TODOS SANTOS, Mexico – In early February, I ditched the foot of snow that had just fallen in Seattle and headed south to Baja for some much-needed Mexican sunshine. I have spent a lot of time in this part of Mexico, so I felt safe returning to someplace familiar as the pandemic raged throughout the world. An hour north of Cabo, Todos Santos is a stretch of Baja that’s quiet and sparsely populated — the perfect place to check out for a few days. The community, largely multi-generational farming families and low-key expats, have taken the pandemic very seriously, not only because they must protect their own, but because they want visitors who come to this part of Baja to feel safe and comfortable. And that, I did.
While this trip was loosely about taking a break from winter, the true purpose was to check out Paradero Todos Santos, the newest hotel to open in the area (and one of Fathom's Best New Hotels for 2021). Paradero Hotels, a new brand based in Mexico City, is the first experienced-based luxury hotel brand in Mexico. Paradero’s mission is to develop hotels in unspoiled locations throughout Mexico and introduce guests to the community and the environment through highly curated experiences.
I visited Paradero in February, a couple of weeks after its opening and in the middle of the pandemic, which meant it was quiet, but full at limited capacity. Since my flight was significantly delayed, I arrived in the evening when it was already pitch black. Though I am familiar with the lay of the land and had the benefit of Google Maps, the hotel was not easy to find in the dark. After a few U-turns on the highway, I finally turned down the correct dirt road where signage and security for the hotel suddenly appeared. Checking in was simple and straightforward (temperature check, sanitation, credit card registration, and room key). I had booked my experiences in advance, so there was very little to accomplish before I had a cocktail in hand and was seated at the bar of Open Kitchen for dinner.
The hotel is nestled among the farms of Pescadero, the agricultural community just south of Todos Santos, about an hour north of Cabo. Developed on five acres of untouched land, Paradero is purposely not located on the beach, a suggestion to guests that there is more to this part of Mexico than lazing in the sand day after day. Though a virgin beach is just down the road, Paradero chose this location because it wants to direct travelers’ attention to the distinct ecosystems of the area, which, in addition to beaches, includes incredible 200-year-old cacti, the Sierra de Laguna Mountains, an oasis of 5,000 palm trees, and fertile farmland.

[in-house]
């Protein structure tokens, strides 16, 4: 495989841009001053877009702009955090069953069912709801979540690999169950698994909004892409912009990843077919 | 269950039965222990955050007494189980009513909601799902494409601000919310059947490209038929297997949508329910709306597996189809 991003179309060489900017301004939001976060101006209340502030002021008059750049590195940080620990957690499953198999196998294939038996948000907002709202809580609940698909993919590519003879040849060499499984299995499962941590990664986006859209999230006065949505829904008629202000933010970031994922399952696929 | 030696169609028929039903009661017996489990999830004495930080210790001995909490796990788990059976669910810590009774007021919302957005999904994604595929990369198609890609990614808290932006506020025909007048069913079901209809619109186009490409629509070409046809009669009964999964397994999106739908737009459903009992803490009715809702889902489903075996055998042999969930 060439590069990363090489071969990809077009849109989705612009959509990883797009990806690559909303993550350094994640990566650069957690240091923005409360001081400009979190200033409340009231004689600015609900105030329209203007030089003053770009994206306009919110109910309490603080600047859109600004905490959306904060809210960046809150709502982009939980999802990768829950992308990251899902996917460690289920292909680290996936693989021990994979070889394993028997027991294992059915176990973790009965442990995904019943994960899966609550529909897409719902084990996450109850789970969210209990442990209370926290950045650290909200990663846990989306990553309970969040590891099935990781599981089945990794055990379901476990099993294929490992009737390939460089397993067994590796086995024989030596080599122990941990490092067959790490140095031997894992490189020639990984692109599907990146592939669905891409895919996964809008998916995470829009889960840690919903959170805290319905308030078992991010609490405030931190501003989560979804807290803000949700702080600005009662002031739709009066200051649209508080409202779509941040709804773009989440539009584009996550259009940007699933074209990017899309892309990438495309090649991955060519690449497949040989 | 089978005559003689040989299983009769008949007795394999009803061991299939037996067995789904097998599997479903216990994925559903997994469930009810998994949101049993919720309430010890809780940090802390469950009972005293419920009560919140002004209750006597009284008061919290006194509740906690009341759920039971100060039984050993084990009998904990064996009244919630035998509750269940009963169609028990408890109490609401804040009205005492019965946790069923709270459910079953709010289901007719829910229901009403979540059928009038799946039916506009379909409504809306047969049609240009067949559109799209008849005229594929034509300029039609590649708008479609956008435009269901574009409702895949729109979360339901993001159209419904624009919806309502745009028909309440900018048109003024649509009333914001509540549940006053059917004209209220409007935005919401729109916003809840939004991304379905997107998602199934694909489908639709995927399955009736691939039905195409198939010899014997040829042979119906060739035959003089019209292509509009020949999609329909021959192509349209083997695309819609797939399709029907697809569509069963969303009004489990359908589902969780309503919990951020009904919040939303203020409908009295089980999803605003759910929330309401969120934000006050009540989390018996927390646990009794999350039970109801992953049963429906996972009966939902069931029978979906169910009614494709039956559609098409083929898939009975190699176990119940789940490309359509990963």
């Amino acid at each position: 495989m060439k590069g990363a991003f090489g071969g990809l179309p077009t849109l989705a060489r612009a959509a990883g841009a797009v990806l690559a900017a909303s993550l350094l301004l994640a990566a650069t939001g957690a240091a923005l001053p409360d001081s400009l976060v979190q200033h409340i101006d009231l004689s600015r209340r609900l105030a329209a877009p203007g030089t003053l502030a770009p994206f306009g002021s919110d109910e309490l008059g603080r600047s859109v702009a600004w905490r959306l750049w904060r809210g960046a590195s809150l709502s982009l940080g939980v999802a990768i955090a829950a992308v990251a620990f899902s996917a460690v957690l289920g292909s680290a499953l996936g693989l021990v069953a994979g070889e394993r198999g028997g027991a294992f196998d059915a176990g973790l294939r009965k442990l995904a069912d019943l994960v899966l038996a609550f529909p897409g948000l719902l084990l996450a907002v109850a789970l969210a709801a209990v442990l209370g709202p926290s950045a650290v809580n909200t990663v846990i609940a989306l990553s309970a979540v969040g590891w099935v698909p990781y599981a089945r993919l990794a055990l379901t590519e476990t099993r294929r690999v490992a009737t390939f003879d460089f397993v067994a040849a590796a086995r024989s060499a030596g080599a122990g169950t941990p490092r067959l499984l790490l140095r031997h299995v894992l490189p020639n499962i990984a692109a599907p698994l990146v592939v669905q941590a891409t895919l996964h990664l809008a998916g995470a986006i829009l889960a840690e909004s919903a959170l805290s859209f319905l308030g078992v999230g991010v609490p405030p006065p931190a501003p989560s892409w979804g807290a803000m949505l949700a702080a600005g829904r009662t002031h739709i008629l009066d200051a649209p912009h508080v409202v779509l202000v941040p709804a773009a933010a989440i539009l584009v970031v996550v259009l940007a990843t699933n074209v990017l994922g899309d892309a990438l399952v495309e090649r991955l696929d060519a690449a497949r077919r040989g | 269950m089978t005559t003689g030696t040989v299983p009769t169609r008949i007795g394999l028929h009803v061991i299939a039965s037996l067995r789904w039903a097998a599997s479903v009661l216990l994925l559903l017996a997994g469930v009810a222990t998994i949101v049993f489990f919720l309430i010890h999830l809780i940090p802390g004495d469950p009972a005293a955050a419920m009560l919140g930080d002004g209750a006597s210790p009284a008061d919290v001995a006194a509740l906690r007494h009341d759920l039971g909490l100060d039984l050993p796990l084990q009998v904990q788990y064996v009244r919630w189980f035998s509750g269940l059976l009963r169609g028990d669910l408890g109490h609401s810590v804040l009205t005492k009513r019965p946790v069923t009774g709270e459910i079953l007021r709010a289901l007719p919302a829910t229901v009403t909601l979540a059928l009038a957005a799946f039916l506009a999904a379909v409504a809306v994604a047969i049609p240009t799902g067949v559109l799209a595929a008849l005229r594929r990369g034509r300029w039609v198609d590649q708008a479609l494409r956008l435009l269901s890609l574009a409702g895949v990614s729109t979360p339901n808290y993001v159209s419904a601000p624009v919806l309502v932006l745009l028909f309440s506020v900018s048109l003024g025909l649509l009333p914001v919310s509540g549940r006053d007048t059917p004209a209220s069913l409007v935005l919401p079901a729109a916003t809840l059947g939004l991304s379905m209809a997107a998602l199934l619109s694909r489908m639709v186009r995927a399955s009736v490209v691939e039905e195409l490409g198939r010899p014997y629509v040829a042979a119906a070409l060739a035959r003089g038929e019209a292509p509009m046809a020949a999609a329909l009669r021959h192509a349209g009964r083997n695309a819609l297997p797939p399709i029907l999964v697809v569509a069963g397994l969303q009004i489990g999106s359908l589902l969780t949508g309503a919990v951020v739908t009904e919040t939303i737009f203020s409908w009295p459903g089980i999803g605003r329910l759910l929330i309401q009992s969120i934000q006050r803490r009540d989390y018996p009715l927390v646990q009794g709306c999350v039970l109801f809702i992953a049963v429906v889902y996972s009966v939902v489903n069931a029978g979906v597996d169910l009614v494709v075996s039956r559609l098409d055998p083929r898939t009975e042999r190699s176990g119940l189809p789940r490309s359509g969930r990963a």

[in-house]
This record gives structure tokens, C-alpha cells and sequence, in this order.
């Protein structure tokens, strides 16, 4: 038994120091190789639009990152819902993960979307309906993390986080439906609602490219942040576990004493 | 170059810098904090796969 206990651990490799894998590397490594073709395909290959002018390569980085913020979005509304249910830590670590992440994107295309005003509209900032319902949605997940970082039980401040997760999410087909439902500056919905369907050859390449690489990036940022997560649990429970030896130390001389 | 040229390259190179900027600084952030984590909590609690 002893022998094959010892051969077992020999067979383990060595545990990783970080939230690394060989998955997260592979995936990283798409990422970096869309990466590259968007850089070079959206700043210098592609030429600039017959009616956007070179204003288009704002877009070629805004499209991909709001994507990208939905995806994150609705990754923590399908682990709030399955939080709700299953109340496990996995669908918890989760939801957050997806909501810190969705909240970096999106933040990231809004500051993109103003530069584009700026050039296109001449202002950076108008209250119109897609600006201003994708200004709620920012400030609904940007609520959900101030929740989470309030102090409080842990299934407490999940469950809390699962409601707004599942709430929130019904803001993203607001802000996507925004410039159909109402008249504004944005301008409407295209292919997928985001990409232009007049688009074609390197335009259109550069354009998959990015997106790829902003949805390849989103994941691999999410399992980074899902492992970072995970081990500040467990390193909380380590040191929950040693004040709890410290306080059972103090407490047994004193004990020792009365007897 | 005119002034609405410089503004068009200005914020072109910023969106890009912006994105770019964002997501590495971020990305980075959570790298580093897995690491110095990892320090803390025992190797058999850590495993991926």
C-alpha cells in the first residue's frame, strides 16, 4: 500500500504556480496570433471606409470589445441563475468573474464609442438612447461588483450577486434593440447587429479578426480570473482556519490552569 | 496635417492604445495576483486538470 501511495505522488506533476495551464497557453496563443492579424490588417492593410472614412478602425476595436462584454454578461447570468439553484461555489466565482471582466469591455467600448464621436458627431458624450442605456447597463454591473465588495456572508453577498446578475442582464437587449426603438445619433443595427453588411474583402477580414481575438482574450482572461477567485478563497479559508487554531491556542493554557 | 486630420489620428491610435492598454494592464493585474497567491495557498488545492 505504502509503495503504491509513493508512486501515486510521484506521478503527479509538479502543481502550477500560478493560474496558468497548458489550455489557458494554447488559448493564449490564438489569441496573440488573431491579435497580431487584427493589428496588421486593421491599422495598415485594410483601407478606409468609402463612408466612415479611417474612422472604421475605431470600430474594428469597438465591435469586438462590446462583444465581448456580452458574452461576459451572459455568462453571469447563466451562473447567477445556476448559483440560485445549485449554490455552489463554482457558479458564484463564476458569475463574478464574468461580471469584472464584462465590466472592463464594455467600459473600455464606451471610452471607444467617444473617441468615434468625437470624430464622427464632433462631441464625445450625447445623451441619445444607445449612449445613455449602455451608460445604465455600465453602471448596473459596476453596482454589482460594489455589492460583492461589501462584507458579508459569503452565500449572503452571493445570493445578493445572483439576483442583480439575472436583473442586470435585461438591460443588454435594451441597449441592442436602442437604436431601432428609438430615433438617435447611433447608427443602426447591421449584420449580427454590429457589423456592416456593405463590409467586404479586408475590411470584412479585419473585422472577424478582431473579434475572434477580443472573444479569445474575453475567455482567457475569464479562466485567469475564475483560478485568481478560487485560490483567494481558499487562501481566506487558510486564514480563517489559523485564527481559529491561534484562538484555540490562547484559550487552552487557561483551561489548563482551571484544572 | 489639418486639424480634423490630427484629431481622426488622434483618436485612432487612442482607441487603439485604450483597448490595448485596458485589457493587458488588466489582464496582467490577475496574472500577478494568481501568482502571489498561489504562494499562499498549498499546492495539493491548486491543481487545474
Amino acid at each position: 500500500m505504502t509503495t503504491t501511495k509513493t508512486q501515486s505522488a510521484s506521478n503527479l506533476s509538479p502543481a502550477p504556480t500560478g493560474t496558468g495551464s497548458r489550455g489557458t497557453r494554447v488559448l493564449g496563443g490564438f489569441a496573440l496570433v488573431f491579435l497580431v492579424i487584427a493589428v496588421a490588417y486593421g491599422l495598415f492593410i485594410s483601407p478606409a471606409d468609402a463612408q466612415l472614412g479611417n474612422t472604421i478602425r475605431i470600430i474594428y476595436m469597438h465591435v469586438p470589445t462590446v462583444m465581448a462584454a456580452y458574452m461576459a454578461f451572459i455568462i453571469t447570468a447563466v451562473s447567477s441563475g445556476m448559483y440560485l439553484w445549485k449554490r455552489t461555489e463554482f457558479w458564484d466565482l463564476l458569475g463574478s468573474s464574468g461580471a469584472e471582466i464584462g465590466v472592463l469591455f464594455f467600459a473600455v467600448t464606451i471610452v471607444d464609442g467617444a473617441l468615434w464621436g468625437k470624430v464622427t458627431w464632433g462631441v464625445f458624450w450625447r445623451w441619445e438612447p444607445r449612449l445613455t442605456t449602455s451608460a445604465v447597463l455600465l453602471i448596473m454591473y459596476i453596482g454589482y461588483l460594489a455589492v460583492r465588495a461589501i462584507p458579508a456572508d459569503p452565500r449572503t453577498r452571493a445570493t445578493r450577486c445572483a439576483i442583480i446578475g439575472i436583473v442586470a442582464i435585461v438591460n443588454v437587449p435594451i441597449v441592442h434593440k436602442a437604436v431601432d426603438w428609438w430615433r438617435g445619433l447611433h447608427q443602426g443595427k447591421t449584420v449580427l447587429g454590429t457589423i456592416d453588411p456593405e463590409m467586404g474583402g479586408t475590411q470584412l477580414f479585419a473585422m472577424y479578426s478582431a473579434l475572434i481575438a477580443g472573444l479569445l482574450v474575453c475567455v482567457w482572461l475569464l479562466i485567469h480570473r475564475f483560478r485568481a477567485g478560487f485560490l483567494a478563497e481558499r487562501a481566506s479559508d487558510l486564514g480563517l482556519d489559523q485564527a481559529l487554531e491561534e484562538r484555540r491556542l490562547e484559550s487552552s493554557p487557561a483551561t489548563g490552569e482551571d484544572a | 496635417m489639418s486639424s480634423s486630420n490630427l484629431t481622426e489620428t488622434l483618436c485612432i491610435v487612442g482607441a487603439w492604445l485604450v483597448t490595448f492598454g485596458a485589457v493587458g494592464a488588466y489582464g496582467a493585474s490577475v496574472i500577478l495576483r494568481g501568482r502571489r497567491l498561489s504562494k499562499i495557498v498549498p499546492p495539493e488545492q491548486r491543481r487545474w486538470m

Combining indoor and outdoor living is at the heart of Paradero’s design. The small property will attract travelers who are interested in minimalist, sustainable luxury, as well as those who seek to experience a different side of Mexico. The setting — dusty agriculture meets high design with a sustainable twist— results in a property that is a sanctuary for both the comfortable and the chic.
What’s on Site
At the heart of the property is Paradero’s outdoor living room. An impressive, concrete, open-air structure, the living room is where you will find reception, meeting space, lounge chairs, hammocks, and an outdoor fire pit. A cozy place to gather with a cocktail in the evening, its roof is also designed to be used as a yoga deck.